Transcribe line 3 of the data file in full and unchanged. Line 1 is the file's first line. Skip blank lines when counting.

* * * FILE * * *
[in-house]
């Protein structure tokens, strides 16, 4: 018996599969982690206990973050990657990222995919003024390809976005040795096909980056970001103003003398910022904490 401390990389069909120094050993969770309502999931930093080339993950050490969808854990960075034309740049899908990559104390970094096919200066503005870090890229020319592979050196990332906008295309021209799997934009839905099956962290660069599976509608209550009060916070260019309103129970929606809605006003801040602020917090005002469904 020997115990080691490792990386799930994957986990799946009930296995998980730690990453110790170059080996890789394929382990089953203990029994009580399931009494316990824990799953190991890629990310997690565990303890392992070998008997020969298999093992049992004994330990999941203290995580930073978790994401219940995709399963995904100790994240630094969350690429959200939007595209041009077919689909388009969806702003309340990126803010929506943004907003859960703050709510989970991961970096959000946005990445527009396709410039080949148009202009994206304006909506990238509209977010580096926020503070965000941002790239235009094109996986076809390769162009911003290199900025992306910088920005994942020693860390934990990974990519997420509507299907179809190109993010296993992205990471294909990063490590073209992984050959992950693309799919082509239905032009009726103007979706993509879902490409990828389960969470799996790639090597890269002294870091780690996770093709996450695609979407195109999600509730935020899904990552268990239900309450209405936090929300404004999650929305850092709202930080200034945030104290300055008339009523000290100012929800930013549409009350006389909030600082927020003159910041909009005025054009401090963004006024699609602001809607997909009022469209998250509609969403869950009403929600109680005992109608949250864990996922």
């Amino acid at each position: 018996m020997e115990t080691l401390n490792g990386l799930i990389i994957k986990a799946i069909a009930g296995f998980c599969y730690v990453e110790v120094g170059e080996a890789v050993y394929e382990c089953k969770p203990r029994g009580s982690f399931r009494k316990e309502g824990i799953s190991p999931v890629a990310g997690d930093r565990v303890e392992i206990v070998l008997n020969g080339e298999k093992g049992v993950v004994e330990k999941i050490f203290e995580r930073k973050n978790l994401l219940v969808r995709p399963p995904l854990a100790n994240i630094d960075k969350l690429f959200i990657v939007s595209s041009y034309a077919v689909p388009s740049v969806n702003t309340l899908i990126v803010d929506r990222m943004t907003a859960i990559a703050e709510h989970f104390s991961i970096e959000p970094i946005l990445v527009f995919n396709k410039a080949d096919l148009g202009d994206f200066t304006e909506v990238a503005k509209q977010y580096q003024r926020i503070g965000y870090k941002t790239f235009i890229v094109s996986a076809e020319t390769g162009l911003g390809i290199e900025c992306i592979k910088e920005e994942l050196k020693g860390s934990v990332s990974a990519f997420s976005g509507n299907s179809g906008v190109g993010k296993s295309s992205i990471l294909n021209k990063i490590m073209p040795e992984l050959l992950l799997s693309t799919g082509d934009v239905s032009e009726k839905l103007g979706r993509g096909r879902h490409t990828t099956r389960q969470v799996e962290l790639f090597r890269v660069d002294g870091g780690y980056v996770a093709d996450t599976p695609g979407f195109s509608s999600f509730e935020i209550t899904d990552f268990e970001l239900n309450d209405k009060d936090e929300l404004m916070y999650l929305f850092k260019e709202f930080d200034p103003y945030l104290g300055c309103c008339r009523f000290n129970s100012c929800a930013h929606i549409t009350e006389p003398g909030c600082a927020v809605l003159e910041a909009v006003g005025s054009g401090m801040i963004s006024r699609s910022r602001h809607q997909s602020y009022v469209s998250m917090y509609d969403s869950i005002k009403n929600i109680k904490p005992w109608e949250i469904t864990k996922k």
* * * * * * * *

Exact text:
């Amino acid at each position: 018996m020997e115990t080691l401390n490792g990386l799930i990389i994957k986990a799946i069909a009930g296995f998980c599969y730690v990453e110790v120094g170059e080996a890789v050993y394929e382990c089953k969770p203990r029994g009580s982690f399931r009494k316990e309502g824990i799953s190991p999931v890629a990310g997690d930093r565990v303890e392992i206990v070998l008997n020969g080339e298999k093992g049992v993950v004994e330990k999941i050490f203290e995580r930073k973050n978790l994401l219940v969808r995709p399963p995904l854990a100790n994240i630094d960075k969350l690429f959200i990657v939007s595209s041009y034309a077919v689909p388009s740049v969806n702003t309340l899908i990126v803010d929506r990222m943004t907003a859960i990559a703050e709510h989970f104390s991961i970096e959000p970094i946005l990445v527009f995919n396709k410039a080949d096919l148009g202009d994206f200066t304006e909506v990238a503005k509209q977010y580096q003024r926020i503070g965000y870090k941002t790239f235009i890229v094109s996986a076809e020319t390769g162009l911003g390809i290199e900025c992306i592979k910088e920005e994942l050196k020693g860390s934990v990332s990974a990519f997420s976005g509507n299907s179809g906008v190109g993010k296993s295309s992205i990471l294909n021209k990063i490590m073209p040795e992984l050959l992950l799997s693309t799919g082509d934009v239905s032009e009726k839905l103007g979706r993509g096909r879902h490409t990828t099956r389960q969470v799996e962290l790639f090597r890269v660069d002294g870091g780690y980056v996770a093709d996450t599976p695609g979407f195109s509608s999600f509730e935020i209550t899904d990552f268990e970001l239900n309450d209405k009060d936090e929300l404004m916070y999650l929305f850092k260019e709202f930080d200034p103003y945030l104290g300055c309103c008339r009523f000290n129970s100012c929800a930013h929606i549409t009350e006389p003398g909030c600082a927020v809605l003159e910041a909009v006003g005025s054009g401090m801040i963004s006024r699609s910022r602001h809607q997909s602020y009022v469209s998250m917090y509609d969403s869950i005002k009403n929600i109680k904490p005992w109608e949250i469904t864990k996922k």